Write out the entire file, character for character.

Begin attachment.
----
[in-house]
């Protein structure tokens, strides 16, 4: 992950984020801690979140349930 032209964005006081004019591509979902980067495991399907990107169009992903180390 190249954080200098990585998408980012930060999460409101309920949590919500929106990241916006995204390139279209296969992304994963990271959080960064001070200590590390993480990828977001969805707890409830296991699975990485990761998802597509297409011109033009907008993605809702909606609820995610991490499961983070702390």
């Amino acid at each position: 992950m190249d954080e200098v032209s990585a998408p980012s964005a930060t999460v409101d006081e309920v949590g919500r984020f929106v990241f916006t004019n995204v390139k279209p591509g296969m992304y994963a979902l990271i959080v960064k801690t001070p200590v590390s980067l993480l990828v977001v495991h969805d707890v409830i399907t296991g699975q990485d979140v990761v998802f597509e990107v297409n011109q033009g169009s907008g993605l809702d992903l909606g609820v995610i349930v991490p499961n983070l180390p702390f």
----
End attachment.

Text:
[in-house]
């Protein structure tokens, strides 16, 4: 992950984020801690979140349930 032209964005006081004019591509979902980067495991399907990107169009992903180390 190249954080200098990585998408980012930060999460409101309920949590919500929106990241916006995204390139279209296969992304994963990271959080960064001070200590590390993480990828977001969805707890409830296991699975990485990761998802597509297409011109033009907008993605809702909606609820995610991490499961983070702390």
């Amino acid at each position: 992950m190249d954080e200098v032209s990585a998408p980012s964005a930060t999460v409101d006081e309920v949590g919500r984020f929106v990241f916006t004019n995204v390139k279209p591509g296969m992304y994963a979902l990271i959080v960064k801690t001070p200590v590390s980067l993480l990828v977001v495991h969805d707890v409830i399907t296991g699975q990485d979140v990761v998802f597509e990107v297409n011109q033009g169009s907008g993605l809702d992903l909606g609820v995610i349930v991490p499961n983070l180390p702390f």